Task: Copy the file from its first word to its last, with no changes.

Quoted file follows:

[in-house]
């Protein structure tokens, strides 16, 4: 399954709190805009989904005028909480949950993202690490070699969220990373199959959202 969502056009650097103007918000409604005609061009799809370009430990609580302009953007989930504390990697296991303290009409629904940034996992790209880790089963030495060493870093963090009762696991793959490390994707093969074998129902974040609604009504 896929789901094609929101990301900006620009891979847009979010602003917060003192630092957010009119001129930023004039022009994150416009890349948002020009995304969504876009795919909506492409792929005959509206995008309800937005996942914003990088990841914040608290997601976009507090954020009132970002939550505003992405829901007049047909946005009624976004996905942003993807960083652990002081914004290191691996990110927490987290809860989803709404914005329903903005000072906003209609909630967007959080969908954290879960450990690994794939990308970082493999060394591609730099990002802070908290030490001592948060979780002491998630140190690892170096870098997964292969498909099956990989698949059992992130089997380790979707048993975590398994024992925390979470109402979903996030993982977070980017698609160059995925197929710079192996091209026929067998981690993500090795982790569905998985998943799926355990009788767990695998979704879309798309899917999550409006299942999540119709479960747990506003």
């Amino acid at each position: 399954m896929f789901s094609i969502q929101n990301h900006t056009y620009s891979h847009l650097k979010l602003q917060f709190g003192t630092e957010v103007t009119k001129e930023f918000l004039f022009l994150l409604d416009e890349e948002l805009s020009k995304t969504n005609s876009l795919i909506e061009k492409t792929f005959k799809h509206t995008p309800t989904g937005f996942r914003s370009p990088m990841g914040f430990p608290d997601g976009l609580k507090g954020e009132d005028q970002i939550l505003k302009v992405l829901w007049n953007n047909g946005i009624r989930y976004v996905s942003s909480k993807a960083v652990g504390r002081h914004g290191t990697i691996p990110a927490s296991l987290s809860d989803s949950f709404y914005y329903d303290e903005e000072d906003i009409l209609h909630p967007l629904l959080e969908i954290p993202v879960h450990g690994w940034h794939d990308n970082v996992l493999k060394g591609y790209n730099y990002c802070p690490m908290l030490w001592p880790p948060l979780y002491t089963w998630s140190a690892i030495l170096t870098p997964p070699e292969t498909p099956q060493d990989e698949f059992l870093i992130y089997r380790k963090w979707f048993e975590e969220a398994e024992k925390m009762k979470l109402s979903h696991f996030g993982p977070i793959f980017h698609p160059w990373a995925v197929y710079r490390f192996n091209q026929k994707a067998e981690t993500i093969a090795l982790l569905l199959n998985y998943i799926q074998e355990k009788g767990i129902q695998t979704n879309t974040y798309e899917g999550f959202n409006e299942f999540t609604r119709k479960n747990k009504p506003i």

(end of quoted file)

[in-house]
């Protein structure tokens, strides 16, 4: 399954709190805009989904005028909480949950993202690490070699969220990373199959959202 969502056009650097103007918000409604005609061009799809370009430990609580302009953007989930504390990697296991303290009409629904940034996992790209880790089963030495060493870093963090009762696991793959490390994707093969074998129902974040609604009504 896929789901094609929101990301900006620009891979847009979010602003917060003192630092957010009119001129930023004039022009994150416009890349948002020009995304969504876009795919909506492409792929005959509206995008309800937005996942914003990088990841914040608290997601976009507090954020009132970002939550505003992405829901007049047909946005009624976004996905942003993807960083652990002081914004290191691996990110927490987290809860989803709404914005329903903005000072906003209609909630967007959080969908954290879960450990690994794939990308970082493999060394591609730099990002802070908290030490001592948060979780002491998630140190690892170096870098997964292969498909099956990989698949059992992130089997380790979707048993975590398994024992925390979470109402979903996030993982977070980017698609160059995925197929710079192996091209026929067998981690993500090795982790569905998985998943799926355990009788767990695998979704879309798309899917999550409006299942999540119709479960747990506003």
């Amino acid at each position: 399954m896929f789901s094609i969502q929101n990301h900006t056009y620009s891979h847009l650097k979010l602003q917060f709190g003192t630092e957010v103007t009119k001129e930023f918000l004039f022009l994150l409604d416009e890349e948002l805009s020009k995304t969504n005609s876009l795919i909506e061009k492409t792929f005959k799809h509206t995008p309800t989904g937005f996942r914003s370009p990088m990841g914040f430990p608290d997601g976009l609580k507090g954020e009132d005028q970002i939550l505003k302009v992405l829901w007049n953007n047909g946005i009624r989930y976004v996905s942003s909480k993807a960083v652990g504390r002081h914004g290191t990697i691996p990110a927490s296991l987290s809860d989803s949950f709404y914005y329903d303290e903005e000072d906003i009409l209609h909630p967007l629904l959080e969908i954290p993202v879960h450990g690994w940034h794939d990308n970082v996992l493999k060394g591609y790209n730099y990002c802070p690490m908290l030490w001592p880790p948060l979780y002491t089963w998630s140190a690892i030495l170096t870098p997964p070699e292969t498909p099956q060493d990989e698949f059992l870093i992130y089997r380790k963090w979707f048993e975590e969220a398994e024992k925390m009762k979470l109402s979903h696991f996030g993982p977070i793959f980017h698609p160059w990373a995925v197929y710079r490390f192996n091209q026929k994707a067998e981690t993500i093969a090795l982790l569905l199959n998985y998943i799926q074998e355990k009788g767990i129902q695998t979704n879309t974040y798309e899917g999550f959202n409006e299942f999540t609604r119709k479960n747990k009504p506003i």